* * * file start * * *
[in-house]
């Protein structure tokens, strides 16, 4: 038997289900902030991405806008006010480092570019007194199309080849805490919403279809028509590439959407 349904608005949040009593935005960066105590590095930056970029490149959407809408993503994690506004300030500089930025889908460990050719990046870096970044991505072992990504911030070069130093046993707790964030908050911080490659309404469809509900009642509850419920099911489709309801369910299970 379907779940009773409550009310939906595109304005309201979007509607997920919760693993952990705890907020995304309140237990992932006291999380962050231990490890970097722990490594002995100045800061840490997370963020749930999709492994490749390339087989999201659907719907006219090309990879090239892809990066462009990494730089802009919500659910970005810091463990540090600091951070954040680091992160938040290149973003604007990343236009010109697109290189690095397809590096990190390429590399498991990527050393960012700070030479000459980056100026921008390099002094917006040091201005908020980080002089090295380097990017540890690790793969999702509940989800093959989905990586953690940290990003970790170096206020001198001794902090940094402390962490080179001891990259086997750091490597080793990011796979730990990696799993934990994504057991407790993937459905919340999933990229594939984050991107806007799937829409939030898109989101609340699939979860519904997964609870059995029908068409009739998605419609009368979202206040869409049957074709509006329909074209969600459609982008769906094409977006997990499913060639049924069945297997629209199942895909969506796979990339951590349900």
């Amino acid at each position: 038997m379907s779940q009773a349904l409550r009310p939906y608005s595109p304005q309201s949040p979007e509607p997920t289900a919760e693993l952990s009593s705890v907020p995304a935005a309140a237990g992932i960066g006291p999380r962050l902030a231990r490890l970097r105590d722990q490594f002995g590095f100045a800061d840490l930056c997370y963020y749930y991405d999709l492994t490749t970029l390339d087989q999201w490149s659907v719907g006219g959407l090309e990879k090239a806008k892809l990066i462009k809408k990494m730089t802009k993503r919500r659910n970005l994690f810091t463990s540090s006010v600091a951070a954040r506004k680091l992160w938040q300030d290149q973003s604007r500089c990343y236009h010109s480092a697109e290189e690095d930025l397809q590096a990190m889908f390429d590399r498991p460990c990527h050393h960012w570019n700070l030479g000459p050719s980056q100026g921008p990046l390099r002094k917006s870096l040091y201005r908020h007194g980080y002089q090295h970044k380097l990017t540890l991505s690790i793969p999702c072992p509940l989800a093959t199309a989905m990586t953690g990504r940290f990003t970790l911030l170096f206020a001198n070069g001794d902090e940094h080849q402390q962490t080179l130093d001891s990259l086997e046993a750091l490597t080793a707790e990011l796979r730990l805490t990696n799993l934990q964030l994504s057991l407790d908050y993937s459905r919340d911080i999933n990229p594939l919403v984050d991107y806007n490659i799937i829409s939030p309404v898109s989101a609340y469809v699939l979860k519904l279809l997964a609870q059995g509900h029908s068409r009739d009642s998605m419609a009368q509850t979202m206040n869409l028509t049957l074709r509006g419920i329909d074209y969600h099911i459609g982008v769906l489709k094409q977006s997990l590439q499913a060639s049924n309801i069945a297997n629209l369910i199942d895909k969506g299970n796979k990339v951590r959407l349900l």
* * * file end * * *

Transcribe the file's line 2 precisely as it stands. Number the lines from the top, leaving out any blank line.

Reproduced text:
């Protein structure tokens, strides 16, 4: 038997289900902030991405806008006010480092570019007194199309080849805490919403279809028509590439959407 349904608005949040009593935005960066105590590095930056970029490149959407809408993503994690506004300030500089930025889908460990050719990046870096970044991505072992990504911030070069130093046993707790964030908050911080490659309404469809509900009642509850419920099911489709309801369910299970 379907779940009773409550009310939906595109304005309201979007509607997920919760693993952990705890907020995304309140237990992932006291999380962050231990490890970097722990490594002995100045800061840490997370963020749930999709492994490749390339087989999201659907719907006219090309990879090239892809990066462009990494730089802009919500659910970005810091463990540090600091951070954040680091992160938040290149973003604007990343236009010109697109290189690095397809590096990190390429590399498991990527050393960012700070030479000459980056100026921008390099002094917006040091201005908020980080002089090295380097990017540890690790793969999702509940989800093959989905990586953690940290990003970790170096206020001198001794902090940094402390962490080179001891990259086997750091490597080793990011796979730990990696799993934990994504057991407790993937459905919340999933990229594939984050991107806007799937829409939030898109989101609340699939979860519904997964609870059995029908068409009739998605419609009368979202206040869409049957074709509006329909074209969600459609982008769906094409977006997990499913060639049924069945297997629209199942895909969506796979990339951590349900």